Nobilitas

Nobilitas

 

an exclusive circle of patrician and distinguished plebeian families that arose in the Roman Republic toward the beginning of the third century B.C. Traditionally, the highest state offices were filled by members of the nobilitas, and their monopoly of the highest government posts made it almost impossible for a “new man” to hold the office of consul. The nobilitas preserved the political traditions of the aristocratic republic, but opposition politicians also came from this milieu. With rare exceptions, the leaders of the Roman “democrats” also belonged to the nobilitas. During the empire, the influence of the nobilitas declined. Ancient writers also used the term “nobilitas” in a broader sense to designate the aristocracy, as opposed to the “people” or the “mob.”

REFERENCES

Gelzer, M. Die Nobilität der Römischen Republik. Leipzig-Berlin, 1912.
Münzer, F. Römische Adelsparteien und Adelsfamilien. Stuttgart, 1920.
References in periodicals archive ?
La predileccion de los pretores por la consecucion de beneficio economico y la competitividad de la nobilitas para el acceso al consulado explicarian la oposicion de Graco a la deportatio exercitus que los legati de Q.
seem to have been more frequently read" than the rest (emphasis added); Shakespeare "might have read" Johannes Sturm's Nobilitas Literata (written in 1549); he "may well have" taken cues from the Aeneid; lots of things are "likely," or "just about possible.
RUCQUOI, "Privanza, fortuna y politica: la caida de Alvaro de Luna", Rex, Sapientia, Nobilitas, Estudios sobre la Peninsula Iberica medieval, Granada, 2006, p.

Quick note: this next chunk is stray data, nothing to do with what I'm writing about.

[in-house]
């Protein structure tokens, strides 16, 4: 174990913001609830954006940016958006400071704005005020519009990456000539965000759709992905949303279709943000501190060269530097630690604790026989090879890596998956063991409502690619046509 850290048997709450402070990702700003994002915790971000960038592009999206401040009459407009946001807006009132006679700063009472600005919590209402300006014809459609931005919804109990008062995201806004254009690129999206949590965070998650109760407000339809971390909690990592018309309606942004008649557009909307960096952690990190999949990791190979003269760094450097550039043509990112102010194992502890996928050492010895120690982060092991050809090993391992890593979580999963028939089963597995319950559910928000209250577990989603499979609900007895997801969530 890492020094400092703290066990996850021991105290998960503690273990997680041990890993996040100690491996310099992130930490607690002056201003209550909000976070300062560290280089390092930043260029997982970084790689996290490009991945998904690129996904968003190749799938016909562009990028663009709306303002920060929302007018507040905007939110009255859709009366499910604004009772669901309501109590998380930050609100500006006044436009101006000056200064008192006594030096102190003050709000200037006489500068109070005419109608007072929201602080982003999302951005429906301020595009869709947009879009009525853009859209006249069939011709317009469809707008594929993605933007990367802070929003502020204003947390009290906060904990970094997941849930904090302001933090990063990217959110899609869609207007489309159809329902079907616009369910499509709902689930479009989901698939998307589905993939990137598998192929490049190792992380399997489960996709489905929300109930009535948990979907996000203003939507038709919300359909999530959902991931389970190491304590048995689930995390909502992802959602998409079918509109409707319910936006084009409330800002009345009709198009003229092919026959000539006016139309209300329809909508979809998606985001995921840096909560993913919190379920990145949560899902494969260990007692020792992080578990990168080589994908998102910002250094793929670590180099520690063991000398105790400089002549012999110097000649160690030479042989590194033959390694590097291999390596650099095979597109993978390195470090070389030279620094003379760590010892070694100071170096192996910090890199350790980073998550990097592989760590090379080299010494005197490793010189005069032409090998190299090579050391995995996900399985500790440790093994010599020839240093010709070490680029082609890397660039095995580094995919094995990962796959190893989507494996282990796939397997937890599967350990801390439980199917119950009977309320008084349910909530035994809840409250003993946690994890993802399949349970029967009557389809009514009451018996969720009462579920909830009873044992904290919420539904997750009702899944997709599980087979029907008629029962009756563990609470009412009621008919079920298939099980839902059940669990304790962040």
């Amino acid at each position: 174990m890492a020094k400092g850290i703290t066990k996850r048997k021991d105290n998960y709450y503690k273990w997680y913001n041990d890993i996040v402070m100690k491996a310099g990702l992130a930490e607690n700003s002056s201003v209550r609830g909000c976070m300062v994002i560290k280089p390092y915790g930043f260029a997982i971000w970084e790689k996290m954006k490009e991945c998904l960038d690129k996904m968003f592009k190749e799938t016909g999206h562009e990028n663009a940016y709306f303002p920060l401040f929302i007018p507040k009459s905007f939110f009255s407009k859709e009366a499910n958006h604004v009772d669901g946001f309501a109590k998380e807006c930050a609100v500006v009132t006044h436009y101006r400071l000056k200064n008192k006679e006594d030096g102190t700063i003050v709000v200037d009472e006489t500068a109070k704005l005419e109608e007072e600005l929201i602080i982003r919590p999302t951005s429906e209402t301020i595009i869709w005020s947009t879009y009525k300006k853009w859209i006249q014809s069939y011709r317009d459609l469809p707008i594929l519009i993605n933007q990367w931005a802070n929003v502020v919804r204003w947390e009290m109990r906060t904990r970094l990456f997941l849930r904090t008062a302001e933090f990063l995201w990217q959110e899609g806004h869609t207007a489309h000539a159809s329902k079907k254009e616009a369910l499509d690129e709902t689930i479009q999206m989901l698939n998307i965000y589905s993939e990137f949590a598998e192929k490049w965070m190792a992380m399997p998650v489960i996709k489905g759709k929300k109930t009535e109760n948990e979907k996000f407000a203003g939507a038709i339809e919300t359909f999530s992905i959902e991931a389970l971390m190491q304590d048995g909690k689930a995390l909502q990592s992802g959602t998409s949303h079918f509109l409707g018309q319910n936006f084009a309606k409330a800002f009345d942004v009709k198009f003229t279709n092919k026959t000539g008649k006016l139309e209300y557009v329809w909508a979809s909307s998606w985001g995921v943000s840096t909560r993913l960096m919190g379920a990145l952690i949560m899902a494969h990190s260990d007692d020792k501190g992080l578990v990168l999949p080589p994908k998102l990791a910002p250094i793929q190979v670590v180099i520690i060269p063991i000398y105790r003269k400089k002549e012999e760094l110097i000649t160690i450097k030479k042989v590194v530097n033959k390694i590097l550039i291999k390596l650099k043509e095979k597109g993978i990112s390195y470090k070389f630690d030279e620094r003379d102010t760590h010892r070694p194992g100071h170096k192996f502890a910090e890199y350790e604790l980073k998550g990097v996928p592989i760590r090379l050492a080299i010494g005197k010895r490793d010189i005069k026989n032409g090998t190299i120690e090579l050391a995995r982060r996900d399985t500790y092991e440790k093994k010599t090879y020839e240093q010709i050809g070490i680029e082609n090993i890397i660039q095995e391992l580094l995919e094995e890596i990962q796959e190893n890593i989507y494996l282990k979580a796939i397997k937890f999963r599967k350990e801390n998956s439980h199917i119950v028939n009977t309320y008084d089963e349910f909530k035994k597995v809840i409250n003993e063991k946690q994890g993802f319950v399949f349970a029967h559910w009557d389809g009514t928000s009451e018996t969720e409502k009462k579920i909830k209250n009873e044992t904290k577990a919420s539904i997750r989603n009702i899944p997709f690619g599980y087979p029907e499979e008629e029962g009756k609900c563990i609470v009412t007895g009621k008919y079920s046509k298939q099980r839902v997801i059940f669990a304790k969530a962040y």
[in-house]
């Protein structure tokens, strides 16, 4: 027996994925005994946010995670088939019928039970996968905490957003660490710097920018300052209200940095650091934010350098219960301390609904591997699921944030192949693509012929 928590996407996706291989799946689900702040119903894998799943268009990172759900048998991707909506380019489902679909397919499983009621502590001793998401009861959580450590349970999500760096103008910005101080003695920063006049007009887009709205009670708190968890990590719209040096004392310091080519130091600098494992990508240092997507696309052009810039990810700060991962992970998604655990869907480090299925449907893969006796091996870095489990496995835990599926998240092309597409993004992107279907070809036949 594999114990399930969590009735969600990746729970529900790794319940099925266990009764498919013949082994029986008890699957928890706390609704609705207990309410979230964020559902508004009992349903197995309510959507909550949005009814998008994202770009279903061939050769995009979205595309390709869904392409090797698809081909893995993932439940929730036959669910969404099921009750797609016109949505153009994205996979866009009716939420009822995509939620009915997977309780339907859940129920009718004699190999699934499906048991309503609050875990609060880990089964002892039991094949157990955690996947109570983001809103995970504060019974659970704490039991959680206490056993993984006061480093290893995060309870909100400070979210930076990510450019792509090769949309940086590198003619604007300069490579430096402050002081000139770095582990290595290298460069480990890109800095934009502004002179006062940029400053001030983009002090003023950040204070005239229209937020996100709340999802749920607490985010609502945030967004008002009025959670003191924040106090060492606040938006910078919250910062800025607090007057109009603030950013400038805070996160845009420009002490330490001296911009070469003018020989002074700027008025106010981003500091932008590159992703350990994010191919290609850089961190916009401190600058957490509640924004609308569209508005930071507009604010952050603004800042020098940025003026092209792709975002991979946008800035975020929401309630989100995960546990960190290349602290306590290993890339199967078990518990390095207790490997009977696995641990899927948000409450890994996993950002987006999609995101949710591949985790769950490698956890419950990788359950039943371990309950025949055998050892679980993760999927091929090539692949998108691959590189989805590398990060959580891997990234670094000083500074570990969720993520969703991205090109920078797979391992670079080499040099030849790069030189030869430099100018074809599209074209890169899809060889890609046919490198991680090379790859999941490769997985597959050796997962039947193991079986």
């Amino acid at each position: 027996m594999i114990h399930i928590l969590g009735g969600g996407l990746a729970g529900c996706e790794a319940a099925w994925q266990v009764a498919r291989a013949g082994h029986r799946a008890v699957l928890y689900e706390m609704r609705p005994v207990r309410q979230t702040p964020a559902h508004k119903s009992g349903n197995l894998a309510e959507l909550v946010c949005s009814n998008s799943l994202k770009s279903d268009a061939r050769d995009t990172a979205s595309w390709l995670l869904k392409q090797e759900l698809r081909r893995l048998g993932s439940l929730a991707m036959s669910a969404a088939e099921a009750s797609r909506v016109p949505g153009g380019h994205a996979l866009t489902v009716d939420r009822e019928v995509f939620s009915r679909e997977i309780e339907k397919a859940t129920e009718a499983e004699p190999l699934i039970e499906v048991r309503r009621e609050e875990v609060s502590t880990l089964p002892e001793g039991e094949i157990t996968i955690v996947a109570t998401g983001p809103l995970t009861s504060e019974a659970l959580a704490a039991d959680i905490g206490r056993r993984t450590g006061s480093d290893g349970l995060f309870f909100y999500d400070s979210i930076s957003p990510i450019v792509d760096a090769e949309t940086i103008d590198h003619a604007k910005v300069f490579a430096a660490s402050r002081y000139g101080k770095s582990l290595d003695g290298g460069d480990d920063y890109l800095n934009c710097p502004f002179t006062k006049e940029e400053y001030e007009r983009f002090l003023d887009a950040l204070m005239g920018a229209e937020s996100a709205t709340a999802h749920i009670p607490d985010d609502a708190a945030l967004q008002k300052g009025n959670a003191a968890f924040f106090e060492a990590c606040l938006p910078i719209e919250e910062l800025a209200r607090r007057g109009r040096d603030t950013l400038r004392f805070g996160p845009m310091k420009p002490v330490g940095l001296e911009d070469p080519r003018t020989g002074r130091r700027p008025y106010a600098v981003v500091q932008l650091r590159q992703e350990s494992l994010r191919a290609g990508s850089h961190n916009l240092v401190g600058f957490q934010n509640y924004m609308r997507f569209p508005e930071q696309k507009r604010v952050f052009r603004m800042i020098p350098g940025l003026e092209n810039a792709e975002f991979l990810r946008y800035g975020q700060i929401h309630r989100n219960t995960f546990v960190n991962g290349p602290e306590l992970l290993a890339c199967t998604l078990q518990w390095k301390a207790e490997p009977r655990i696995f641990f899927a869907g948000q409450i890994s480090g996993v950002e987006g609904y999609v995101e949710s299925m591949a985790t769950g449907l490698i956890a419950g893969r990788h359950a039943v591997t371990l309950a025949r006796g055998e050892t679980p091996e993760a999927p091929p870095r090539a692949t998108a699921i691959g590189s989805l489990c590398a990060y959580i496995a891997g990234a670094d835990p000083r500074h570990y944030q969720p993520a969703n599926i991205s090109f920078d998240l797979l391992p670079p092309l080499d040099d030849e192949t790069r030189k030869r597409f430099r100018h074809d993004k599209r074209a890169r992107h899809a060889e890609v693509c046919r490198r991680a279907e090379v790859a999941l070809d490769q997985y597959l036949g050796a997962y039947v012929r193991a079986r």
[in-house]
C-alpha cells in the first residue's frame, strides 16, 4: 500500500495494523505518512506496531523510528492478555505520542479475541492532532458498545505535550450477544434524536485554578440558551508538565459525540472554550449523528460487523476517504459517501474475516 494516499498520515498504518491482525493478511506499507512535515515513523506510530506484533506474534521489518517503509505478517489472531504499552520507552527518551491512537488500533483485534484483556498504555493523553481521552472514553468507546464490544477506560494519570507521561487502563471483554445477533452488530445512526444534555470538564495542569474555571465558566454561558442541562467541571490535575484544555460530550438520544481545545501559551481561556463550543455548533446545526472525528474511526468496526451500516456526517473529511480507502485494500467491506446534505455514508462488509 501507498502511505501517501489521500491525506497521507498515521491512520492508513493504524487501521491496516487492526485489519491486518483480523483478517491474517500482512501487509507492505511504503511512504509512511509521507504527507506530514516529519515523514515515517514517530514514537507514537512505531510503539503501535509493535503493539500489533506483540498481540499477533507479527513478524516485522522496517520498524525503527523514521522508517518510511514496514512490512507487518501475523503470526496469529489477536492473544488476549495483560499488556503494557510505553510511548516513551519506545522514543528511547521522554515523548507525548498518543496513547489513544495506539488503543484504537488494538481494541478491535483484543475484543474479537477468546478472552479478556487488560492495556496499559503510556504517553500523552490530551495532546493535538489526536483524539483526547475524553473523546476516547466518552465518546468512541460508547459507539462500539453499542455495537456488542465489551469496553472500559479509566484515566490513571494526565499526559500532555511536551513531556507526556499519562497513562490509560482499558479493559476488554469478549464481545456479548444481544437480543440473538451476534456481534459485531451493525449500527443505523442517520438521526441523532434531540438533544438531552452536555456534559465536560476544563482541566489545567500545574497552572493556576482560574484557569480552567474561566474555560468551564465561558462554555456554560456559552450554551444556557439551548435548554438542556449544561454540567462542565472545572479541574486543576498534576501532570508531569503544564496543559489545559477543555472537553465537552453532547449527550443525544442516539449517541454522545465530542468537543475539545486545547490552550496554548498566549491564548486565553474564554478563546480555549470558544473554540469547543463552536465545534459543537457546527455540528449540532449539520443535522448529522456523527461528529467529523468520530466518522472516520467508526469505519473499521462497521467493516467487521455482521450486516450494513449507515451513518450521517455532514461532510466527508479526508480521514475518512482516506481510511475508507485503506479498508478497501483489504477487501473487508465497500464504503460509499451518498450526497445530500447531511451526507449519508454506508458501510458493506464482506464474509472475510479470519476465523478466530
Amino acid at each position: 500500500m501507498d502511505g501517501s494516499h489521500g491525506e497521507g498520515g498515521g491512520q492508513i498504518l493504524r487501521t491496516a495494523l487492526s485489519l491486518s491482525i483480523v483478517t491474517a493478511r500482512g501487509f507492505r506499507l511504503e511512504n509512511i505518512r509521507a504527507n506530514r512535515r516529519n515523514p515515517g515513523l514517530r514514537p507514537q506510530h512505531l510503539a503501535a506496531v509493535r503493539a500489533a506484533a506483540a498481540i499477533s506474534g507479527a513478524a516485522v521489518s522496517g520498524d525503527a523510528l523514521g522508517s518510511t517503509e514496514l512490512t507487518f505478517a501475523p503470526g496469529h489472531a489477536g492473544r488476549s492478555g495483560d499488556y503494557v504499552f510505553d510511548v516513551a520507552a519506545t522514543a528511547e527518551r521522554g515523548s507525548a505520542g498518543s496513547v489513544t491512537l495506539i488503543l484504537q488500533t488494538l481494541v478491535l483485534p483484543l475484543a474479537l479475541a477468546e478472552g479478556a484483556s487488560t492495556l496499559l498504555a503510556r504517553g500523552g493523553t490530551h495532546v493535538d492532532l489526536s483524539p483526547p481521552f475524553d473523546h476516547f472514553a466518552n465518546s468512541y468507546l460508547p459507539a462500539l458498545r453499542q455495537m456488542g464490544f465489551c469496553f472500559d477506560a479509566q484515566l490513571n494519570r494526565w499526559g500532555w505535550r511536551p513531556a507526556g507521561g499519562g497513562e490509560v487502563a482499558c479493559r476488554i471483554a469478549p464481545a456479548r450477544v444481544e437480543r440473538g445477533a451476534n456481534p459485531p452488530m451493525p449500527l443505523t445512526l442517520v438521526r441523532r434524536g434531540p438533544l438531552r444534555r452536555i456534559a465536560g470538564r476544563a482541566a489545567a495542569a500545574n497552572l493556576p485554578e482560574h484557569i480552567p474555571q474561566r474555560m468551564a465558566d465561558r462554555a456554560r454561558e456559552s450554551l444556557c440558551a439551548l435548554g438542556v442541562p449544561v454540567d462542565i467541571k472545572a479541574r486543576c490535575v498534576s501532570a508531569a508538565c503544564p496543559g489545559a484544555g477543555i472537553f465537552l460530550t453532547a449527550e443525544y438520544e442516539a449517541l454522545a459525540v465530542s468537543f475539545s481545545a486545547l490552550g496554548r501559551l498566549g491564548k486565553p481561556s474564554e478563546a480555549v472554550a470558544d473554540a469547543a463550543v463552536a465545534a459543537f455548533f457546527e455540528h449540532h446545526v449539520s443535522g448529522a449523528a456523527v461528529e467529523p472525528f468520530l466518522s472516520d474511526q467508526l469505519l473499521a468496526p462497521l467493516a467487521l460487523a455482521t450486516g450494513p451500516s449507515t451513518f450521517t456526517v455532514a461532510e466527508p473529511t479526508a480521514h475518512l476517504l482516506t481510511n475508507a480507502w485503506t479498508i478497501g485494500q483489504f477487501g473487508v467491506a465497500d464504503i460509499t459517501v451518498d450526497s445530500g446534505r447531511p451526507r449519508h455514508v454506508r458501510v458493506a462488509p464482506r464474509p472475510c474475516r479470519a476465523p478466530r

19) Michael McCanles articulates a series of propositions that comprise the vera nobilitas argument:
The origins of the Third Macedonian war lie not so much in the actions of Perseus, or of Rome, but in the changing nature of Rome's relations to the Hellenistic East and the change in the attitudes of the nobilitas.
See Yakobson (2006) 390, for the composition of the Roman elite and the real meaning of the term nobilitas, which did not include "a few aristocratic clans"; cf.
Vera nobilitas animi est secundum illud, nobilitas sola est animum
Forma parte de los proyectos de investigacion: Nobilitas II- Estudios y base documental de la nobleza del Reino de Murcia, siglos XV-XIX.
1180-1250), in Rex, Sapientia, Nobilitas, Estudios sobre la Peninsula Iberica Medieval, Granada, 2006, pp.
89) L'eclatement social de l'ancienne gens voit l'eclosion, a travers des transformations sociales et politiques, d'une nobilitas composee a la fois des anciens patriciens issus des vieux groupes gentilices et d'une elite plebeienne.
Contribucion al estudio de la Didascalia multiplex de Francisco Fernandez de Cordova: los capitols XV, XXII y XLIII" offers an edition, analysis, and translation into Spanish of three chapters of Didascalia multiplex, written by Francisco Fernandez de Cordova (1565-1626): XV (Quid sit servitus; & unde dicta; ipsius origo; & quare a iure gentium introducta, & iuri naturali dicatur contraria, cum ab ipsomet emanarit); XXII (Morem appendendi ad parietes aedium sacrarum tabellas pictas, cereos, hominum simulachra, arma, vestes, caesariem, donariaque alia ab antiquis desumptum, & cur voti causa capilli tondeantur); and XLIII (Quid sit nobilitas, & unde dicta; nobilem pro noto, ignobilem pro ignoto antiquos usurpasse).